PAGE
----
Why Arsenal, Liverpool & Chelsea Fans Should Cherish Tottenham's Bale While He's Still Here...
Tottenham Hotspur’s game against Lyon in the Europa League was by and large a scrappy affair. Both teams played well in spurts, though neither showed any consistency. Spurs dominated for large periods in the first half, while Lyon for the first 20 minutes of the second half were excellent, their pressing unsettling a Spurs side whose bodies were on the pitch but whose minds were seemingly still in the dressing room.
In a game that lacked quality, it had three remarkable goals to show for it. Lyon’s Samuel Umtitu, a defender, not only had a name to make the casual fan titter but scored a stunning goal that as the cliché goes was ‘worthy of winning’ any cup tie. It was a beautifully pure strike, clean as a whistle off the laces, that had half of Twitter quoting Alan Partridge.
The other two goals were what will grab the headlines, and deservedly so. It’s been 18 days since anyone other than Gareth Bale scored for Spurs. In that time, Spurs have three wins and a draw. The years of watching Jermaine Jenas, Younes Kaboul and Jermain Defoe slam free kicks into advertising hoarders, opposing defenders and the odd fan in the stands are now well worth the suffering for Spurs supporters.
Bale’s brace against Lyon were due to two splendid free kicks, both scored in true Ronaldo Style. Not only has he perfected the upright, self-conscious pre-free kick stance, he’s also now worked out how to get a football over a wall, dip viciously, then land with enough spin on the ball to put to shame many a test match spin bowler.
His free kicks came at the end of each half, both coming at times when Spurs were increasingly desperate for goals. At the end of the first half, with Bale having missed a sitter to give his team the lead, he made amends with the aforementioned stunning free kick. His second, the winner, coming in injury time was pure theatre.
With his team needing a goal to head to the Stade de Gerland with a lead, and him despite his goal having performed indifferently up to that point, he came up with a strike even better than his first. The timing and manner of the goal was that of a top level player, and also shows how Spurs late in games are becoming an irrepressible force. Against Manchester United, Norwich, Newcastle and now Lyon, late goals have been critical. It may be a sign Tottenham Hotspur are not doing enough in the first half of games, but it also shows a spirit, belief and level of fitness most teams can only dream of.
Is Bale as good as Cristiano Ronaldo? Yes. When it comes to applying hair gel. On the pitch, it is nonsense to compare a genuinely great player like Ronaldo with Bale, an enormously talented player but as of now still only a good one in a superb run of form. It was only a few weeks ago that Bale was seen to have slightly underwhelmed this season, having not adapted as quickly as wing twin Aaron Lennon to Andre Villas-Boas’ style of play.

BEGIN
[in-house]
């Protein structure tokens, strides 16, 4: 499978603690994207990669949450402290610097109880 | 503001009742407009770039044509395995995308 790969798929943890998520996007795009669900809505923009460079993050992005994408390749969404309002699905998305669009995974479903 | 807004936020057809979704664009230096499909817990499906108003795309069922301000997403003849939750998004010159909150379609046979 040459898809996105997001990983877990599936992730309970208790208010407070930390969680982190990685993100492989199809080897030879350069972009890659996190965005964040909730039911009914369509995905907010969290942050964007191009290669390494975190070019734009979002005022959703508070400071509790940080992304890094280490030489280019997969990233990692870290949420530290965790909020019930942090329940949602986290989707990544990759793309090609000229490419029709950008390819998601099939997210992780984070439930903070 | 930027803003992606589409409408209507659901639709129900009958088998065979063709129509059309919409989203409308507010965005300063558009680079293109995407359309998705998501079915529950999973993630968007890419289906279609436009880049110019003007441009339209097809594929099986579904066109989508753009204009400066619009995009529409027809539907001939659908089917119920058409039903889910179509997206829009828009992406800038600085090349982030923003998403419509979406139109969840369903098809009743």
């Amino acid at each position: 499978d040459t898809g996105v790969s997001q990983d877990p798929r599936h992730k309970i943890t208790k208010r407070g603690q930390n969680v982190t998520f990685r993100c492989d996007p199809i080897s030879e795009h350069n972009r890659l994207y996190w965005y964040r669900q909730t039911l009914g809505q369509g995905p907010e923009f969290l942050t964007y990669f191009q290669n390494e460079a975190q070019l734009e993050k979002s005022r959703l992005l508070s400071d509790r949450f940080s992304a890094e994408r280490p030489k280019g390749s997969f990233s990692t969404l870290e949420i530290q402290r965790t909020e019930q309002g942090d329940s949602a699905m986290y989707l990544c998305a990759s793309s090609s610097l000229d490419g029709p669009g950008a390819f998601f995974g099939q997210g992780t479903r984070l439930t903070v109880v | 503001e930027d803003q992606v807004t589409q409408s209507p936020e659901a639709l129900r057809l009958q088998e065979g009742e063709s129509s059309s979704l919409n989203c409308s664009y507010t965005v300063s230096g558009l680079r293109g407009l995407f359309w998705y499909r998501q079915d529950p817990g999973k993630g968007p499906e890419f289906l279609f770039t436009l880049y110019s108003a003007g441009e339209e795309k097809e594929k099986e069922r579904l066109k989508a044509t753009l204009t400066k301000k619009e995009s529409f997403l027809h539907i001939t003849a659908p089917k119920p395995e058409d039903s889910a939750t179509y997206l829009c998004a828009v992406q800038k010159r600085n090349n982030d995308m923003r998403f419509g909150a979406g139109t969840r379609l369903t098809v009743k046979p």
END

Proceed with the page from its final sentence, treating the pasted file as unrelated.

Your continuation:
He needs to consistently play on his current, almost Messianic level for more than four games if he’s to be seriously judged with Ronaldo. And even if Bale gets as good as his Portuguese idol, which is eminently possible given time, Lionel Messi will continue to chalk up hat tricks in La Liga as easily as Homer Simpson polishes off a pork chop.
But to compare him to those two is to take all the fun out of everything. Bale is currently playing sensationally, and with his future always going to be in doubt when he plays above the level of his club, we should enjoy his presence in the Premier League while it lasts. The way he not only runs but powers his way past defenders is a joy to watch, while his goals have been almost Le Tissier-esque in their unstinting brilliance.
However cynical people are about football, seeing a fine young footballer continually fire shots past goalkeepers from distance can never fail to warm the cockles. For his sake, and also for football’s, we can only hope he spends the best years of his career thrilling fans around the world with his brilliance on the pitch, and that he doesn’t spent multiple seasons sitting in luxurious dugouts in Madrid or Barcelona, a fate that Luka Modric, who left Spurs in the summer after longing for a move to richer rivals, may well be destined for.
Bale may not be playing in England for much longer. Let’s enjoy him while it lasts.
Sadly, the game for the viewers at home was tarnished due to some dreadful, though not especially surprising sexism from ITV commentators Clive Tyldesley and Andy Townsend, the pair of them joking about female spectators going to the game like the dreadful chauvinistic, Daily Mail reading xenophobes they quite possibly are. Not only were gags about men dragging their girlfriends to a football match rather than ‘the opera’ hideously sexist, they were awfully unfunny too.
It seems as if the chummy, alpha-male atmosphere Keys and Gray revelled in for so long still exists. The culture of middle aged fogies who know nothing about any player not in the Premiership but could give you song and verse on their golf games if prompted, dominating football commentary and punditry in this country, is far from being banished. Having white, middle aged men in almost sole possession of football discussion in the media, especially on TV and radio, is something that needs to change. It’s time for the casual misogynists who haven’t come up with an interesting opinion on football in twenty years, to be disposed of and replaced.
Preferably by women, who would show up these people up for the greasy rats that they are.